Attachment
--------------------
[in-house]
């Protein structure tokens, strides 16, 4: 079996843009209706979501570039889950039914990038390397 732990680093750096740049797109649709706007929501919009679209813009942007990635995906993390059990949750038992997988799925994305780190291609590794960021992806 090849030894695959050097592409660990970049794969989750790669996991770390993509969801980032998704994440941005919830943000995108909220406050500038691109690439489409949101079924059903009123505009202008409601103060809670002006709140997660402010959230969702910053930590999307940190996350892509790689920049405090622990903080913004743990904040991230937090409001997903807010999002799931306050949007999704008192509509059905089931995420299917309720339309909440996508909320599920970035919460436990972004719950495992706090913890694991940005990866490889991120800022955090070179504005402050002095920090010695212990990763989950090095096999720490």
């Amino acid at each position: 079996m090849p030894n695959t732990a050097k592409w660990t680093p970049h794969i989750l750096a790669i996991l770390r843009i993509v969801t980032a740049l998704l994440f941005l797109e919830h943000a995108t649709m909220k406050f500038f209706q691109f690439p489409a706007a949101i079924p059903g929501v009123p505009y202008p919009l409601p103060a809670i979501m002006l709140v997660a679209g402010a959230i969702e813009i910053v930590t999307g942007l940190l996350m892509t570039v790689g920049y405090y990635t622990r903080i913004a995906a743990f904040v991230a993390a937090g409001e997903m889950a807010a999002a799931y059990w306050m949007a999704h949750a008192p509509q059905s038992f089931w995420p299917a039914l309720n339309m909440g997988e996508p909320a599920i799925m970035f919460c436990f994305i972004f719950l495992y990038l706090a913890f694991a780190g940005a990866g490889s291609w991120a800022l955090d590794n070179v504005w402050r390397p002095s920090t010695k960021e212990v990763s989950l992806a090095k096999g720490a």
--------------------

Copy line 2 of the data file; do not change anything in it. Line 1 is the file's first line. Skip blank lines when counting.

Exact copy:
């Protein structure tokens, strides 16, 4: 079996843009209706979501570039889950039914990038390397 732990680093750096740049797109649709706007929501919009679209813009942007990635995906993390059990949750038992997988799925994305780190291609590794960021992806 090849030894695959050097592409660990970049794969989750790669996991770390993509969801980032998704994440941005919830943000995108909220406050500038691109690439489409949101079924059903009123505009202008409601103060809670002006709140997660402010959230969702910053930590999307940190996350892509790689920049405090622990903080913004743990904040991230937090409001997903807010999002799931306050949007999704008192509509059905089931995420299917309720339309909440996508909320599920970035919460436990972004719950495992706090913890694991940005990866490889991120800022955090070179504005402050002095920090010695212990990763989950090095096999720490």